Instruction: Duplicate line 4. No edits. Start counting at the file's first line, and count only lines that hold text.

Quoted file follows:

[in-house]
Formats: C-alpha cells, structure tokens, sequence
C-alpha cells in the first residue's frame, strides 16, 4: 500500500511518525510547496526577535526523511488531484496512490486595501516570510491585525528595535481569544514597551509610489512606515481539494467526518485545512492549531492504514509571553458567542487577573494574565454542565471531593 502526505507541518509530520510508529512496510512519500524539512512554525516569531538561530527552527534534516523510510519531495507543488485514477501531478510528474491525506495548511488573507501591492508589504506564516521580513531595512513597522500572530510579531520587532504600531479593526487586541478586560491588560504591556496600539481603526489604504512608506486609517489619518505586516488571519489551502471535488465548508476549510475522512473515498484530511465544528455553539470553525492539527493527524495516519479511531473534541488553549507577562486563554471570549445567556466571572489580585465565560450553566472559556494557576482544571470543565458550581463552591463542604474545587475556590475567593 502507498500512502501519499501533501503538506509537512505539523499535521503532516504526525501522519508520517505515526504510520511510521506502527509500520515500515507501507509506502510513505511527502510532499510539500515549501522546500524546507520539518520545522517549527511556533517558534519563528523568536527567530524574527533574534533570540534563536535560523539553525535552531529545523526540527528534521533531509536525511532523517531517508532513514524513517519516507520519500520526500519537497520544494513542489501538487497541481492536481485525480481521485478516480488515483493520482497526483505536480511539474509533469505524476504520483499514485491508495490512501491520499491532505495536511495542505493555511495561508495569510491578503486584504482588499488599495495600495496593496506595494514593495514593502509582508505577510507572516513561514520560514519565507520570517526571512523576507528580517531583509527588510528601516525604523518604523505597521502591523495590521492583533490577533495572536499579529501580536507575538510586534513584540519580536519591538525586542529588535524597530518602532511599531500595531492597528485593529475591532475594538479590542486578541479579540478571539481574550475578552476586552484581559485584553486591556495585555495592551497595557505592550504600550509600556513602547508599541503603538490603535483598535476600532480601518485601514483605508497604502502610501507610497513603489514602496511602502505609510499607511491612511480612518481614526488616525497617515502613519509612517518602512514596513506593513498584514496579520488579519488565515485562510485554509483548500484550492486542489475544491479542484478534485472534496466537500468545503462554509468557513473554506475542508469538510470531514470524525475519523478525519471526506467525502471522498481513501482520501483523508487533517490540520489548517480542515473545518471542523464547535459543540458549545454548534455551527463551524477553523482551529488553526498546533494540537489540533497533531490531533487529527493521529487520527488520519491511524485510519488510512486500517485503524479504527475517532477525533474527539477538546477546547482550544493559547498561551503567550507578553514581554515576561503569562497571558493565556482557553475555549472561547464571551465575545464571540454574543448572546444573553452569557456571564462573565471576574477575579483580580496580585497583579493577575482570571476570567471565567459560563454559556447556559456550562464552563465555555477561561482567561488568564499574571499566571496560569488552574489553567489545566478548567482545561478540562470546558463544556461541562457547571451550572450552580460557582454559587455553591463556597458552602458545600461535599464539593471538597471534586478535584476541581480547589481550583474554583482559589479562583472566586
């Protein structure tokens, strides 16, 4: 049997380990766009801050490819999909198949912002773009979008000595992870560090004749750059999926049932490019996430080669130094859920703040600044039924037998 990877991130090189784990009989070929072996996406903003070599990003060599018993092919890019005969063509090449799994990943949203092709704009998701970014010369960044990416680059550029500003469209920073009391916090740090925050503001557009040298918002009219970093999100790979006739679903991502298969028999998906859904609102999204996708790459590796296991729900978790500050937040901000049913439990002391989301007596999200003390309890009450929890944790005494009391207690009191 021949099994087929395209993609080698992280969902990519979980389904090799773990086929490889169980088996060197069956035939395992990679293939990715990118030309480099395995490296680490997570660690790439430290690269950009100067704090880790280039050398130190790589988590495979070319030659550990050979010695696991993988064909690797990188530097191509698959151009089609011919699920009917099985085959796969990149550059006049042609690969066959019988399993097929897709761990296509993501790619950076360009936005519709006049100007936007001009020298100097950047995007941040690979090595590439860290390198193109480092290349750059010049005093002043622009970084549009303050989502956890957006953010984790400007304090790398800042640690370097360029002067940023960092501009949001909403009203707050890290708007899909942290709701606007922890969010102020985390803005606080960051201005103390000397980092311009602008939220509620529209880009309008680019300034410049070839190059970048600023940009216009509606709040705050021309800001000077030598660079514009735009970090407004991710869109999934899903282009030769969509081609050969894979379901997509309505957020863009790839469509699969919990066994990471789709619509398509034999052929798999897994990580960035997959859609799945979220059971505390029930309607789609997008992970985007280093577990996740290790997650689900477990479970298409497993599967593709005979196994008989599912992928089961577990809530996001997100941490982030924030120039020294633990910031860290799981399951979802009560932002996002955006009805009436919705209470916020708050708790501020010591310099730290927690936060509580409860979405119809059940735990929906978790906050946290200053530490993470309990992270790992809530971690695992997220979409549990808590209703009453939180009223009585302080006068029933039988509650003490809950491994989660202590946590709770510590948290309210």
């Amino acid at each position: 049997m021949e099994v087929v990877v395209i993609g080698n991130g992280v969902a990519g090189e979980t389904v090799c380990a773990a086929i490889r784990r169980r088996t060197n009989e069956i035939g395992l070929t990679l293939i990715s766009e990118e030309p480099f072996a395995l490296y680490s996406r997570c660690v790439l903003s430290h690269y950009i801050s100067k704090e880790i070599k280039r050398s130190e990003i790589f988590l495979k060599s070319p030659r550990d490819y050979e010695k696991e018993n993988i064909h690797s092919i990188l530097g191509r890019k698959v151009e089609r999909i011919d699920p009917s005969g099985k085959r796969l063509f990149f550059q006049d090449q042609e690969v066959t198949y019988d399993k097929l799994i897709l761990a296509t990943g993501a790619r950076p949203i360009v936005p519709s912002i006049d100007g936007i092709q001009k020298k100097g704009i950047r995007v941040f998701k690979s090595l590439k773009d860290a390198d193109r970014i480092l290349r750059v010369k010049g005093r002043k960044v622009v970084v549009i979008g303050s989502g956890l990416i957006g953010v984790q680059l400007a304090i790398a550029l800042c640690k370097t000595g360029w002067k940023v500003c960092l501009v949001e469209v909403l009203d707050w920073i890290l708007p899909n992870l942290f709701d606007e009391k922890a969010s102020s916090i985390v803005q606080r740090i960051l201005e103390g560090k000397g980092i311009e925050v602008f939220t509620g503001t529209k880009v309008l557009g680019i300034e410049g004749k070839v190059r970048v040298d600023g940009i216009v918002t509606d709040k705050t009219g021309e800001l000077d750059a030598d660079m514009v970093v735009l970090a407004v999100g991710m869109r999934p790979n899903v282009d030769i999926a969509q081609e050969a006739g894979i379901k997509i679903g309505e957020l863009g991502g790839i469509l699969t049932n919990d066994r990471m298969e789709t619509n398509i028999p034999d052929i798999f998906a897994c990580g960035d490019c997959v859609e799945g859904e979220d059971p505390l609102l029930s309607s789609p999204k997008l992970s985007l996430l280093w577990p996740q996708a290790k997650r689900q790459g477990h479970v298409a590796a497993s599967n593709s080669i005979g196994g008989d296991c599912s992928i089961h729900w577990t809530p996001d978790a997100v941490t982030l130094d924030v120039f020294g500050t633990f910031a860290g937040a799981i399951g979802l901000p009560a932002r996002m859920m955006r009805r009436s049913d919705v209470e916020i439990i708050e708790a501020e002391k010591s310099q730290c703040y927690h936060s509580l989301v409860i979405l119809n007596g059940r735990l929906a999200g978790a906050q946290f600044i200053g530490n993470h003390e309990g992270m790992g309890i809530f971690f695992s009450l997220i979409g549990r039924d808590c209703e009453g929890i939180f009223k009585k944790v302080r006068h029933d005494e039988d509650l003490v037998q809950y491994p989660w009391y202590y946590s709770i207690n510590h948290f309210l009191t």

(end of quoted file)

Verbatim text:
């Protein structure tokens, strides 16, 4: 049997380990766009801050490819999909198949912002773009979008000595992870560090004749750059999926049932490019996430080669130094859920703040600044039924037998 990877991130090189784990009989070929072996996406903003070599990003060599018993092919890019005969063509090449799994990943949203092709704009998701970014010369960044990416680059550029500003469209920073009391916090740090925050503001557009040298918002009219970093999100790979006739679903991502298969028999998906859904609102999204996708790459590796296991729900978790500050937040901000049913439990002391989301007596999200003390309890009450929890944790005494009391207690009191 021949099994087929395209993609080698992280969902990519979980389904090799773990086929490889169980088996060197069956035939395992990679293939990715990118030309480099395995490296680490997570660690790439430290690269950009100067704090880790280039050398130190790589988590495979070319030659550990050979010695696991993988064909690797990188530097191509698959151009089609011919699920009917099985085959796969990149550059006049042609690969066959019988399993097929897709761990296509993501790619950076360009936005519709006049100007936007001009020298100097950047995007941040690979090595590439860290390198193109480092290349750059010049005093002043622009970084549009303050989502956890957006953010984790400007304090790398800042640690370097360029002067940023960092501009949001909403009203707050890290708007899909942290709701606007922890969010102020985390803005606080960051201005103390000397980092311009602008939220509620529209880009309008680019300034410049070839190059970048600023940009216009509606709040705050021309800001000077030598660079514009735009970090407004991710869109999934899903282009030769969509081609050969894979379901997509309505957020863009790839469509699969919990066994990471789709619509398509034999052929798999897994990580960035997959859609799945979220059971505390029930309607789609997008992970985007280093577990996740290790997650689900477990479970298409497993599967593709005979196994008989599912992928089961577990809530996001997100941490982030924030120039020294633990910031860290799981399951979802009560932002996002955006009805009436919705209470916020708050708790501020010591310099730290927690936060509580409860979405119809059940735990929906978790906050946290200053530490993470309990992270790992809530971690695992997220979409549990808590209703009453939180009223009585302080006068029933039988509650003490809950491994989660202590946590709770510590948290309210």